CUMBERLAND, Maine (NEWS CENTER) -- An international program at The Portland Rotary Club is helping folks in the Dominican Republic.
The club's 3H program stands for hearing, H20 and hands. There's medical services offered for people in the Dominican who are hard of hearing, filters are installed to provide clean water and amputees are fitted with prosthetic limbs. The hands and arms are created with a 3D printer in Dean Rock's Cumberland basement. He joined the 3H program's efforts in 2016.
"They gave me a bunch of measurements and I think I made 14 on that trip," said Rock about his first shipment of prosthetics sent to the Caribbean nation.
Hundreds of prosthetics have been fitted during the 19 trips the 3H program has taken to the Dominican. The look and function of the limbs, that are provided at no charge, have changed a lot over time. John Curran, Portland Rotary Club's Vice President, will never forget one of his very first fittings for a woman named Adida who went without a left hand for 60 years.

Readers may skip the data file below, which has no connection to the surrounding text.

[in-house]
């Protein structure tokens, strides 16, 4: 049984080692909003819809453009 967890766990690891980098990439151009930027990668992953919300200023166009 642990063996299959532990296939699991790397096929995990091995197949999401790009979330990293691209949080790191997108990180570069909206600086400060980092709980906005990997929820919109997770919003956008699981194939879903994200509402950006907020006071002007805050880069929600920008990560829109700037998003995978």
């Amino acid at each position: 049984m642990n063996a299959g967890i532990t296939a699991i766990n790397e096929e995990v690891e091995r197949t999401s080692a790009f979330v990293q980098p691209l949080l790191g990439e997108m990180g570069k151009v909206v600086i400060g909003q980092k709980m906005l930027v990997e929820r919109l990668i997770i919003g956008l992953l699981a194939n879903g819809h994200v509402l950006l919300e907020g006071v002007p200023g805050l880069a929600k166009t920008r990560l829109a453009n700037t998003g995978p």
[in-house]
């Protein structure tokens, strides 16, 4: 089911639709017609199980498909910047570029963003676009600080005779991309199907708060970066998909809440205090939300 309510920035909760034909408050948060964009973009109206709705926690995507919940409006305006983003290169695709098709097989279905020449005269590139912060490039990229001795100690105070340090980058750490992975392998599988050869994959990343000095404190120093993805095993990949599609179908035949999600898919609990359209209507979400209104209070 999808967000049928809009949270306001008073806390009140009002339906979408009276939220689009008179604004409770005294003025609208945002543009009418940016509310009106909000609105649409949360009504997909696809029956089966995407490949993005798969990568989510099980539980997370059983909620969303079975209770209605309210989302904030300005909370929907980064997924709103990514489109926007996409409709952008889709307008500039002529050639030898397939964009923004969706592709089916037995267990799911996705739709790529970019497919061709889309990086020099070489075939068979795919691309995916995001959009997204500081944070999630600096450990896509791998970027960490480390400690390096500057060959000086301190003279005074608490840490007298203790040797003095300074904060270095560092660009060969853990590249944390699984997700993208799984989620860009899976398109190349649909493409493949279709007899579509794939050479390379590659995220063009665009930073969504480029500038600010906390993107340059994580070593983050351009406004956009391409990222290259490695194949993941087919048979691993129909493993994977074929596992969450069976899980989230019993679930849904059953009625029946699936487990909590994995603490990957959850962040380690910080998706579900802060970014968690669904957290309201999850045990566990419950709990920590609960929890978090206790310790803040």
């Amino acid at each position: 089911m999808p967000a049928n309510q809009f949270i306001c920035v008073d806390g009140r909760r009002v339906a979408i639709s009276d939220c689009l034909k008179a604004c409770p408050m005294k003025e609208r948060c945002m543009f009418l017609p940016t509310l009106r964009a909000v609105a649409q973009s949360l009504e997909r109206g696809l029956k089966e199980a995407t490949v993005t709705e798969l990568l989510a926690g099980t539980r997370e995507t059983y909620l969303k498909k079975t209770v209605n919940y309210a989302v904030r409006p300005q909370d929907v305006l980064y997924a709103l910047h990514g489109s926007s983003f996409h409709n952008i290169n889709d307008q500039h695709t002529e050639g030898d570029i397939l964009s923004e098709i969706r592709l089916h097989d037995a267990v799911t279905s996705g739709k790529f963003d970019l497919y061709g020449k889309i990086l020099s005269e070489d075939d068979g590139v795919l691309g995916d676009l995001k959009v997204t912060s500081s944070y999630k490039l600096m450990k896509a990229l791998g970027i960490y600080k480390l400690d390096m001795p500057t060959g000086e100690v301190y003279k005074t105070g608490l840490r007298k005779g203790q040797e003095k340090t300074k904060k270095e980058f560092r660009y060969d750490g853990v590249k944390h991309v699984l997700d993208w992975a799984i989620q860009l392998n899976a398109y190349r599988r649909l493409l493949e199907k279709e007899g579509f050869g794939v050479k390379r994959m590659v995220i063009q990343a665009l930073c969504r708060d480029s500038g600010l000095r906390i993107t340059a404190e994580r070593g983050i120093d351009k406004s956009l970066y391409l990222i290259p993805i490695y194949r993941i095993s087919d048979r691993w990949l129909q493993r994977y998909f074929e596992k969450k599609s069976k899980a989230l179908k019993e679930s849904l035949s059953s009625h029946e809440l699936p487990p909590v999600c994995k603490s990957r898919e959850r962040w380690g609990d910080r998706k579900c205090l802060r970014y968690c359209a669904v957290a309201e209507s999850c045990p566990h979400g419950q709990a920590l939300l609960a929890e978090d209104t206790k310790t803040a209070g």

"She had this big enormous smile," said Curran. "She just lit up the room and for me in particular and I think everyone else in the room this was just something where we were like wow this is powerful."
Rock spends around $50 dollars in materials for each limb, but he expects nothing in return. It's charity work he chooses to be a part of because of the impact it has on others. His next ambition will be to teach 3D printing.
"Going to these host countries and setting up places there that can make their own, that's my real goal," said Rock.
The Portland Rotary Club's next 3H trip to the Dominican Republic is scheduled for January. Rock has made around a dozen prosthetic limbs to take during that trip.
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